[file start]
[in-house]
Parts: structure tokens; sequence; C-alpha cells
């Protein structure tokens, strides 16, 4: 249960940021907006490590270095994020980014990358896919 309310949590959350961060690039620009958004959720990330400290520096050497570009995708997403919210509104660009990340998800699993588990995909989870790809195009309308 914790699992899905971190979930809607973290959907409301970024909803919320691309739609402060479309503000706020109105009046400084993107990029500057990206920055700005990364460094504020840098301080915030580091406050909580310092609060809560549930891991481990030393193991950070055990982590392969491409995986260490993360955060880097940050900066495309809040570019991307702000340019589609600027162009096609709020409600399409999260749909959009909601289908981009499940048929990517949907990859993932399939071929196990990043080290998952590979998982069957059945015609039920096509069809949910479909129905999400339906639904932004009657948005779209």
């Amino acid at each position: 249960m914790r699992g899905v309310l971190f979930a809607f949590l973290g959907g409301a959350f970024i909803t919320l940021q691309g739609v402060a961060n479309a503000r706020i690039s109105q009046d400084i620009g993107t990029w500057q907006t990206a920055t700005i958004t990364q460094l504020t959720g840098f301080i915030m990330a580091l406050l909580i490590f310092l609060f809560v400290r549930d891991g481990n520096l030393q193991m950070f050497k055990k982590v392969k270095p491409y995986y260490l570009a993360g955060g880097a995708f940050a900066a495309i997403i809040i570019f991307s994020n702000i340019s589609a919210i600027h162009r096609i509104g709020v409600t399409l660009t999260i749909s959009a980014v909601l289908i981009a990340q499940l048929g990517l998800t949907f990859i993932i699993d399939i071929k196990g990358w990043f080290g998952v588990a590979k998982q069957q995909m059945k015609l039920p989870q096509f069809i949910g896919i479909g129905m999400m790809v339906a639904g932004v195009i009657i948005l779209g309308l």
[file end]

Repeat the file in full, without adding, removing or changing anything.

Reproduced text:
[in-house]
Parts: structure tokens; sequence; C-alpha cells
């Protein structure tokens, strides 16, 4: 249960940021907006490590270095994020980014990358896919 309310949590959350961060690039620009958004959720990330400290520096050497570009995708997403919210509104660009990340998800699993588990995909989870790809195009309308 914790699992899905971190979930809607973290959907409301970024909803919320691309739609402060479309503000706020109105009046400084993107990029500057990206920055700005990364460094504020840098301080915030580091406050909580310092609060809560549930891991481990030393193991950070055990982590392969491409995986260490993360955060880097940050900066495309809040570019991307702000340019589609600027162009096609709020409600399409999260749909959009909601289908981009499940048929990517949907990859993932399939071929196990990043080290998952590979998982069957059945015609039920096509069809949910479909129905999400339906639904932004009657948005779209």
């Amino acid at each position: 249960m914790r699992g899905v309310l971190f979930a809607f949590l973290g959907g409301a959350f970024i909803t919320l940021q691309g739609v402060a961060n479309a503000r706020i690039s109105q009046d400084i620009g993107t990029w500057q907006t990206a920055t700005i958004t990364q460094l504020t959720g840098f301080i915030m990330a580091l406050l909580i490590f310092l609060f809560v400290r549930d891991g481990n520096l030393q193991m950070f050497k055990k982590v392969k270095p491409y995986y260490l570009a993360g955060g880097a995708f940050a900066a495309i997403i809040i570019f991307s994020n702000i340019s589609a919210i600027h162009r096609i509104g709020v409600t399409l660009t999260i749909s959009a980014v909601l289908i981009a990340q499940l048929g990517l998800t949907f990859i993932i699993d399939i071929k196990g990358w990043f080290g998952v588990a590979k998982q069957q995909m059945k015609l039920p989870q096509f069809i949910g896919i479909g129905m999400m790809v339906a639904g932004v195009i009657i948005l779209g309308l």